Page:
Well, have you ever wanted to pull a bunch of libraries off an Android phone? I bet you wish you could execute the command like this:
> adb pull /system/lib/*.so
Sorry. A no go. What about this then:
> for file in `adb ls /system/lib/`; do adb pull /system/lib/$file; done
Well, almost, but adb ls attaches the \n\r to the files. That wouldn’t be a problem if adb pull didn’t attach them to the names, so you have to get rid of the white space. This can work:
> for file in `adb ls /system/lib`; do adb pull `echo /system/lib/$file | tr -d '\n\r'`; done
There are a miriad of dictionary tools on the Internet and for desktops. If you want, you can even pull out the dusty dictionary on your shelf. I find myself often wanting to use the dictionary not for a word definition, but to find out if I’m spelling a word correctly. Finding an online or desktop tool, loading it, and doing the search is bothersome at best.
Since most of the time I already have my terminal open, here is a shortcut I use to finding the correct spelling of a word. Just use aspell (installed on most Linux distributions by default.)
$ echo "aword" | aspell -a
Easy enough isn’t it. Now I put a simple script in my bin directory. Call it whatever you want.
echo "$1" | aspell -a
You may even be able to pull this off with an alias or something. In the mean time, just use your terminal to find the correct spelling of that hard to spell word and skip all the GUI utilities.
Have you ever had a process that dies on occasion? For me, I hate that situation and prefer to fix the software as opposed to have a monitor that restarts the process when it dies. I’ve run into a case lately however, that has defied me for a solution to my dying process. I think it may be a hardware related issue but haven’t tracked down the cause yet. Anyhow, I read an email on the Provo Linux User Group in which the poster referred to PS-Watcher. I thought I’d give it a try for kicks.
After installing the program and reading through the documentation, I found that PS-Watcher is really quite nice. In addition to monitoring the results of the ps command, you can add custom actions that occur at the beginning or ending of the monitor cycle ($PROLOG and $EPILOG). You can also customize actions to be taken based on the number of processes, memory size, and a few other useful metrics.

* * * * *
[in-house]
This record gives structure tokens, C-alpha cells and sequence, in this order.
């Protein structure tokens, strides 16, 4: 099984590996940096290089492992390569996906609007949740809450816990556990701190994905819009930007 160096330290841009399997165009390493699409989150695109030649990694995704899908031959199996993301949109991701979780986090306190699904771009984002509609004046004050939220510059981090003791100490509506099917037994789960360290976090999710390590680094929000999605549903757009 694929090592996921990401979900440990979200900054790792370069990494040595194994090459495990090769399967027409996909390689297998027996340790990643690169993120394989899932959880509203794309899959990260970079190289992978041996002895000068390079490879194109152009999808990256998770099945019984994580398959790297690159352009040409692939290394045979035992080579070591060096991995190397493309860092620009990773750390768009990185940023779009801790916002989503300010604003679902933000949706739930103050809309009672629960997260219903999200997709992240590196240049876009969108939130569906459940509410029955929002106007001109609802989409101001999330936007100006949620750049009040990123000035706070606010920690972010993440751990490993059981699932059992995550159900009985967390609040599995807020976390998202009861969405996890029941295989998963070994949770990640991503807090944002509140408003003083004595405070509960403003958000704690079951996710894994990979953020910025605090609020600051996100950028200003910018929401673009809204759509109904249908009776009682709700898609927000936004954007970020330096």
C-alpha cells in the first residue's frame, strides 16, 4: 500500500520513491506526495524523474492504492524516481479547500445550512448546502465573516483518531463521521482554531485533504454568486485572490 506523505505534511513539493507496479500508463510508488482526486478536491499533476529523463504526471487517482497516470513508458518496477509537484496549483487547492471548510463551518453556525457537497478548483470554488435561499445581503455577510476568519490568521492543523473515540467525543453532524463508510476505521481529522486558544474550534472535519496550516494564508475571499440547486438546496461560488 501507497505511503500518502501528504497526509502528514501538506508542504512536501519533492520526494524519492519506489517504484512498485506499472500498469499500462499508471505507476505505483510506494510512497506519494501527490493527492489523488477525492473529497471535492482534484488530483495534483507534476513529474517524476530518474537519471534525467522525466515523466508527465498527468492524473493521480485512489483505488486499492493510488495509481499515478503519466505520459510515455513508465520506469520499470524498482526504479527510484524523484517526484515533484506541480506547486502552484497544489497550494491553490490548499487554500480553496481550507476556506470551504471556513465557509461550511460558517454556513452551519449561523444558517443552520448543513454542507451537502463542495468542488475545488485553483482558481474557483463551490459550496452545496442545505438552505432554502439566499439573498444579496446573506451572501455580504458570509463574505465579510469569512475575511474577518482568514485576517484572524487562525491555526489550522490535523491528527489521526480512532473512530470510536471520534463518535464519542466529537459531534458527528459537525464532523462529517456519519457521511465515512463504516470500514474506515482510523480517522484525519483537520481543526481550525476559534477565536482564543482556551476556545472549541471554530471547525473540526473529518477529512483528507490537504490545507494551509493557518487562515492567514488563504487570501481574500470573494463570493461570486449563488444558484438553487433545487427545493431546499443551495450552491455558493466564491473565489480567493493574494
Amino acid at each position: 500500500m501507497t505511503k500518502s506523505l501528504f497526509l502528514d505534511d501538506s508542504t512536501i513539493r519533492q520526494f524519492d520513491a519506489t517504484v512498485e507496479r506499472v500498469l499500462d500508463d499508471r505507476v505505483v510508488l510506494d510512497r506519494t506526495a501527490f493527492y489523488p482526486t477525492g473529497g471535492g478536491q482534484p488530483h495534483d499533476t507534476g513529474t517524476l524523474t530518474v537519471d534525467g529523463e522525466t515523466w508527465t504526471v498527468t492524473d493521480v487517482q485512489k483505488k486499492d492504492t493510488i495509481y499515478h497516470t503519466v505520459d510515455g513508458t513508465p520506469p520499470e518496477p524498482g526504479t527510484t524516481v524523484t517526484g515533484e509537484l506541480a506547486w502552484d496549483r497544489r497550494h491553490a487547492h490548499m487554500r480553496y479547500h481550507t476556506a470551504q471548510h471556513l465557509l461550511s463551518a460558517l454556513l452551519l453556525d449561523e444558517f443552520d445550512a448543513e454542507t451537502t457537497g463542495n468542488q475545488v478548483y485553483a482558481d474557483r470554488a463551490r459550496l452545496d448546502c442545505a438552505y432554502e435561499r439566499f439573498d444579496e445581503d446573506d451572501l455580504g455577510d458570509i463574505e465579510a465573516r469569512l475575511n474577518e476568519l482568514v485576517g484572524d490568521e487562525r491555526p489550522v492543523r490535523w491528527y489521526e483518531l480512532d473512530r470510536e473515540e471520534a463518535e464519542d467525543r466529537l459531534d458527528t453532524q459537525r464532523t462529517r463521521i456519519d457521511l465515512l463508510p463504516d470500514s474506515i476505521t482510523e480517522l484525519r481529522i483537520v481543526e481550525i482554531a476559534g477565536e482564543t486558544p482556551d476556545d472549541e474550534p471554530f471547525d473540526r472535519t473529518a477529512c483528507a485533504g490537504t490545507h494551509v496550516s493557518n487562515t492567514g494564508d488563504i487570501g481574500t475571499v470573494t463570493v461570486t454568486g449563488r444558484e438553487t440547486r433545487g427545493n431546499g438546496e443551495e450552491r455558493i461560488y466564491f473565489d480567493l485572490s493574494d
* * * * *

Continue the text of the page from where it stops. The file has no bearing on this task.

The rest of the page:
For most situations where you want to monitor a process and take action, I think PS-Watcher will probably do the job nicely. After all this however, I decided what I really wanted was a little script that did a custom restart of my particular web server when the test URL wasn’t functioning properly. I decided to simply run it on a scheduled interval with cron. I’ve placed the script below for all to glean information from or make fun of as appropriate. Feel free to provide some additional tips as I don’t claim to be a “Bash Jedi Master”. The following script sends a request to the web server and parses the response for a string that lets us know the server is working properly.
user="<the user my process is running under>"
okresp="^OK$" # I configured a test URL that returns OK if the server is up and running right.
# make a simple HTTP request to send
req="GET /lbuptest HTPP/1.0
# send it using netcat
resp=$(echo "$req" | nc localhost $port)
# test for the ok string
echo "$resp" | grep $okresp 2>&1 >> /dev/null && ok="1"
# you could really place whatever actions you want here.
if [[ $ok != "1" ]]; then
/etc/init.d/<my process init script> restart
The process I’m having trouble with is a TurboGears web application. I don’t think this is a Python problem however. Like I mentioned before, it only happens on this one server so I think I’ve got a hardware problem. Either way, if you found this page searching for TurboGears information, you might as well be interested in my TurboGears Init Scripts.